Fidelity, while still far and away the biggest DC competitor, saw its assets grow a relatively modest 7.3% to $379.9 billion. While outflows from the Magellan Fund in 2005 depressed Fidelity's gains, John W. "Jack" Callahan, president of Fidelity Institutional Retirement Services Co., said the broader trends for the firm's defined contribution business all remain strong.
The number of plans Fidelity administers totaled 12,000 by year's end; the number of participants in those plans swelled to 12.5 million; and assets under administration rose $21 billion to more than $700 billion — trends that point to strong gains over the long term, he said.
The Magellan Fund, despite renewed attention since Oct. 31, when Fidelity replaced long-underperforming manager Robert E. Stansky with Harry W. Lange, finished 2005 at $30.1 billion, down 27%, or $10.9 billion, from year-end 2004. Those outflows dropped Magellan to third place on the most-used equity fund list, behind American Funds Growth and the Fidelity Contrafund, which grew 32% to $33.5 billion.
T. Rowe Price Group Inc., Baltimore, retained fourth place among the top 25 managers with $60.4 billion in assets, up 12.9%.
Together, the top four firms dominated the rankings for domestic equity funds, accounting for 29 of the 30 biggest funds by assets under management.
Wells Fargo & Co. stayed in fifth place with $31.5 billion, up 17%.
Other movers among the top 10 included Pacific Investment Management Co., Newport Beach, Calif., which rose one notch to sixth place with a 10% rise in assets to $27.8 billion, and Purchase, N.Y.-based Diversified Investment Advisors Inc., whose 24% increase in assets to $25.8 billion lifted the firm to seventh place from ninth.
Executives at both Wells Fargo and Diversified said their firms are seeing increased momentum.
Wells Fargo's acquisition of Strong Capital Management Inc. in late 2004 has given the firm a "broader, deeper lineup" of investment products, enhancing efforts to bolster the firm's relationship management process, said Douglas Murray, senior vice president of Wells Fargo Institutional Trust Services, Minneapolis. For 2005, the firm handily exceeded its sales targets, he said.
Joseph J. Masterson, a senior vice president with Diversified Investment Advisors, said that increasingly, "we have gone from a player that people have thought of as operating in the middle market to a player that operates in the mid- and large market," taking on clients now that have more than $1 billion in plan assets such as Houston-based Cooper Industries Ltd.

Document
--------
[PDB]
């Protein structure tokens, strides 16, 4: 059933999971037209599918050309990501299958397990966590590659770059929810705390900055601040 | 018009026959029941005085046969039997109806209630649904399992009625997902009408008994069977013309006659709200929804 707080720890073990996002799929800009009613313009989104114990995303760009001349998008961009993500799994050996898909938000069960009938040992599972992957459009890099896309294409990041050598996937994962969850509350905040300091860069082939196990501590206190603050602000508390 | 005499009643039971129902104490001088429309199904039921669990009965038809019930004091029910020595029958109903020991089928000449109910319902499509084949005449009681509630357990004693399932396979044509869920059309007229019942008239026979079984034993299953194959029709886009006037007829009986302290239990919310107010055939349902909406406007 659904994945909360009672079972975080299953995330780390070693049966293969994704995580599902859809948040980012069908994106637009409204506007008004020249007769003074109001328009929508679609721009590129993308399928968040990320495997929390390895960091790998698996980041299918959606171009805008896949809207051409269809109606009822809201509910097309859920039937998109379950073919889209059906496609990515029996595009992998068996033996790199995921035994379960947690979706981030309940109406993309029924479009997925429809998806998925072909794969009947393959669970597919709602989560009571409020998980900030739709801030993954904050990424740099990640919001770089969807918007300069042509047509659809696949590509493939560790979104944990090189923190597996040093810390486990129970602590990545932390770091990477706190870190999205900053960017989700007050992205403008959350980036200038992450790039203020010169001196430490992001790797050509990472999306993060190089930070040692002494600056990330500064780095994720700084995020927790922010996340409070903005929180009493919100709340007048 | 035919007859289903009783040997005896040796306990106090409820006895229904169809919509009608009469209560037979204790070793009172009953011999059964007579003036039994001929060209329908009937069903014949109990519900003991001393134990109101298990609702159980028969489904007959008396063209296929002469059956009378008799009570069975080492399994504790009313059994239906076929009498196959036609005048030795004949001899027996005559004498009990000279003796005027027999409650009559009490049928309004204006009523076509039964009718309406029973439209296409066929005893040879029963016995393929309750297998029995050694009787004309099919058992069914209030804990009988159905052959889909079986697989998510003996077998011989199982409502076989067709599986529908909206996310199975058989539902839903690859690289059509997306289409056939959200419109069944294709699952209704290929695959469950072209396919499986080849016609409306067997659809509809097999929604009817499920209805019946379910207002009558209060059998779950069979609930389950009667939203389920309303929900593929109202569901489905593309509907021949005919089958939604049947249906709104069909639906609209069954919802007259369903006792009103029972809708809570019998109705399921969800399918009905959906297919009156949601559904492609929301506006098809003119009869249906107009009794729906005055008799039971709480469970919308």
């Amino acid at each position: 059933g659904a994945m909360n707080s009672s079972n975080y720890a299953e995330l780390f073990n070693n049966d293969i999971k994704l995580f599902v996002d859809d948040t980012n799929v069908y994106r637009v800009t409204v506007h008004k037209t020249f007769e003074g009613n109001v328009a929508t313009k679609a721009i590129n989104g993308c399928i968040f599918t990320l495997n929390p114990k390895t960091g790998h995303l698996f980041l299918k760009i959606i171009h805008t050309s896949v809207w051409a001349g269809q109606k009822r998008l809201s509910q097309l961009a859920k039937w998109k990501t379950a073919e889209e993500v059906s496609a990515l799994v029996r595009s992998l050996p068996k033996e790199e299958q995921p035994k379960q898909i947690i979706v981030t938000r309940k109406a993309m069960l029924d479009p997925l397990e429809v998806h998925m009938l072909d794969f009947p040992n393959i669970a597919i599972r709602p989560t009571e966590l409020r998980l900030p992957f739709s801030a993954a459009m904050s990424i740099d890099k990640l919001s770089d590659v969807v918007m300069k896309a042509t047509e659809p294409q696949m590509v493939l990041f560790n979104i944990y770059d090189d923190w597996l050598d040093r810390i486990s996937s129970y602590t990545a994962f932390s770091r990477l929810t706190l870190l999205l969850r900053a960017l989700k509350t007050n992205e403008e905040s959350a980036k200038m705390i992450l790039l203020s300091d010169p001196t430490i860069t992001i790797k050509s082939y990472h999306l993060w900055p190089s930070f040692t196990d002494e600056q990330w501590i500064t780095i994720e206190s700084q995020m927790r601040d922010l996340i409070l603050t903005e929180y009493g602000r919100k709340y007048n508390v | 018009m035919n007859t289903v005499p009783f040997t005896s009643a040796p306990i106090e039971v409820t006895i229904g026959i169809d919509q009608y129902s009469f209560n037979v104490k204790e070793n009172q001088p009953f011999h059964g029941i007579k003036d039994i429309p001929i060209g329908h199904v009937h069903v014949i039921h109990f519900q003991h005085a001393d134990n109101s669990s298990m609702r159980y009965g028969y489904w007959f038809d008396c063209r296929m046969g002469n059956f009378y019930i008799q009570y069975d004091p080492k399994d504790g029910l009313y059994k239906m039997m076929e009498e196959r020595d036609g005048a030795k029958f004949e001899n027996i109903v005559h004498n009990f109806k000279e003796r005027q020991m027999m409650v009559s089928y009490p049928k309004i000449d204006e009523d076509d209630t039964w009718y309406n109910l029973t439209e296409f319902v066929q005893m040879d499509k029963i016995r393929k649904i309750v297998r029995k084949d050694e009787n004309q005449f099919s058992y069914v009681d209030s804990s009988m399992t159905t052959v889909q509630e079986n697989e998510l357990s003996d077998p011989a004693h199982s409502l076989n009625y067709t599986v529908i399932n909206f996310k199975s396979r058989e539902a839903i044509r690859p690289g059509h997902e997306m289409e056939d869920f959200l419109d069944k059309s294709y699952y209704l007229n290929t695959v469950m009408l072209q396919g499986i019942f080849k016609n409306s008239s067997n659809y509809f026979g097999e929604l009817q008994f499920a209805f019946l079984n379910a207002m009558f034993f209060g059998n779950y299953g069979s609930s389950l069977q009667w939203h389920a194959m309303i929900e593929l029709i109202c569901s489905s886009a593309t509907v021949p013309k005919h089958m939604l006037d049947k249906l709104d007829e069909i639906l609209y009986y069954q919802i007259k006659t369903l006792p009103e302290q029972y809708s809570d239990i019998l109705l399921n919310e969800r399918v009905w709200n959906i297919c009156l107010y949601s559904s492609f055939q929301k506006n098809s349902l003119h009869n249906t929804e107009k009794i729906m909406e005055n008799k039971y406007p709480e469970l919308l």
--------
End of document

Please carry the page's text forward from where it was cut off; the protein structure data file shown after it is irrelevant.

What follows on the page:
Franklin Templeton Investments, San Mateo, Calif., remained in eighth place.
Finally, Oppenheimer Funds and Merrill Lynch Investment Managers, both of New York, broke into the top 10 rankings, with $22.1 billion, up 12%, and $21.9 billion, up 15%, respectively.
Falling out of the top 10 were Janus Capital Group, Denver, and Putnam Investments, Boston. Despite improved investment performance at both companies, Janus dropped to 14th place from 10th on a 12% decline in its DC assets to $17.4 billion, and Putnam tumbled to 15th place from sixth, as its assets fell 36.5% to $16.7 billion.
Blair Johnson, a Janus spokesman, said that after a slow start in 2005, "our defined contribution assets stabilized by midyear and we ended the year with our best quarter of net (defined contribution) sales in some time."
Putnam spokeswoman Nancy Fisher, citing new products her firm has introduced for the defined contribution marketplace, said, "We're confident that net flows will improve by the end of the year, based on increased client activity and strong performance in a range of Putnam funds."
Executives at the top-ranking firms cited continued growth in demand for total retirement outsourcing and target-date funds as factors behind their growth.
With a growing number of big corporations freezing or closing their defined benefit plans and enhancing existing defined contribution plans, several predicted that recent momentum could pick up further.
"It's just beginning," but the number of companies freezing their DB plans and making their DC plans richer should increasingly boost the level of inflows from existing clients, said Vanguard's Mr. Mullane.
Mr. Callahan said efforts to make defined contribution plans more effective, including several pushed by Fidelity such as auto-enrollment and the use of lifestyle funds as default options, are being adopted by more plans, further bolstering the outlook for the defined contribution market.